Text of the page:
How to Make Fish Emulsion Fertilizer
Fish emulsion is one of the most powerful organic fertilizers that you can feed your plants. It provides a quick boost of usable nitrogen, phosphorus and potassium to plants. While the product has a powerful aroma as well -- it is made from the remains of fish -- you may find nutrient benefits to your plants, outweigh the temporary unpleasant smell.
Add fresh fish parts to a blender with warm water and emulsify. Avoid using canned fish for the fertilizer, since these tend to contain extra preservatives.
Fill the bottom of a 5-gallon bucket with dried leaves, straw, dried grass, newspaper, and/or sawdust. These will help to control the smell and absorb extra nitrogen from the fish.
Add molasses (unsulfured or dry) to the fertilizer bucket as well. This helps to control the fish emulsion smell and also build up the microbes in order to speed up the process of decomposition.
Add fresh or dried seaweed to the container (optional).
Add 1 to 2 tbsp. of Epsom salts. This adds needed magnesium and sulfur.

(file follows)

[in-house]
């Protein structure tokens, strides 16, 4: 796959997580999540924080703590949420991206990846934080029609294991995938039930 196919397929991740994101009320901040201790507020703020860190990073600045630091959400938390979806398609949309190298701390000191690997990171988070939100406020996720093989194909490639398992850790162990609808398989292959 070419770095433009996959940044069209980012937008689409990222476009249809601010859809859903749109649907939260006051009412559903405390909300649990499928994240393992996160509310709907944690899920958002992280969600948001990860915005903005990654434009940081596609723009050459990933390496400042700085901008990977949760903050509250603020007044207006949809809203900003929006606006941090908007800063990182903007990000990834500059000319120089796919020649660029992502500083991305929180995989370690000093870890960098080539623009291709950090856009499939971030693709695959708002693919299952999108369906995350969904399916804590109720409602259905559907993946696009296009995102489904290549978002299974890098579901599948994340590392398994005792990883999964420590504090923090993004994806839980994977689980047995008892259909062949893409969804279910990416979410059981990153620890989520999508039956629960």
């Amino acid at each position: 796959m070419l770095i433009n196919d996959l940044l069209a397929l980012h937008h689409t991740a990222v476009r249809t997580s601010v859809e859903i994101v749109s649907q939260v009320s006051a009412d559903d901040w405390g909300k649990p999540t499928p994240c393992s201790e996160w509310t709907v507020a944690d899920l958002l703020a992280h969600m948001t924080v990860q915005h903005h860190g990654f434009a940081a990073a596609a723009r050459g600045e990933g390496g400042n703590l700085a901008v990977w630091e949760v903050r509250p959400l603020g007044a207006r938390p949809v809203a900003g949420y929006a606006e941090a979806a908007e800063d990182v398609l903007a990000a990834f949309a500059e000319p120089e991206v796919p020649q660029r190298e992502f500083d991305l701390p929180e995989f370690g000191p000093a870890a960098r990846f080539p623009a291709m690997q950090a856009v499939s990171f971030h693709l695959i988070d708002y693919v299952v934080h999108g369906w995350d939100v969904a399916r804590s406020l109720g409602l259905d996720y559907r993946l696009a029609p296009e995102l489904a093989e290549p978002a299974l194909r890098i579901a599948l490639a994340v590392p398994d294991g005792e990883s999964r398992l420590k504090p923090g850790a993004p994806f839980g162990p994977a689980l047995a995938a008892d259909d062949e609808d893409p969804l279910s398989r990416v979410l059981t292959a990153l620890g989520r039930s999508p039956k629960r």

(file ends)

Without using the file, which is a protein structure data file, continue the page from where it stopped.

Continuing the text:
Add the lid and stir the fish emulsion once or twice a day and let the concoction sit for at least two weeks.
Dilute the fish emulsion fertilizer to a 1-to-5 ratio and add to your plants, or spray on the leaves as a foliar fertilizer.
Mix Fresh Fish In Soil To Make Fertilizer
Fill a 5-gallon bucket half full with brown compost material such as sawdust, leaves or straw. Add 1 tablespoon of Epsom salts, which will add beneficial magnesium and sulfur to the emulsion. Mix well to combine all components. Seal the lid, and store outside in an inconspicuous location away from heavy traffic. After two to four weeks, the fish emulsion will be ready for use. Strain off the solids and reserve the composted fish liquid, or "tea."
- 5-gallon bucket with lid
- Epsom salt
- Dried leaves and grass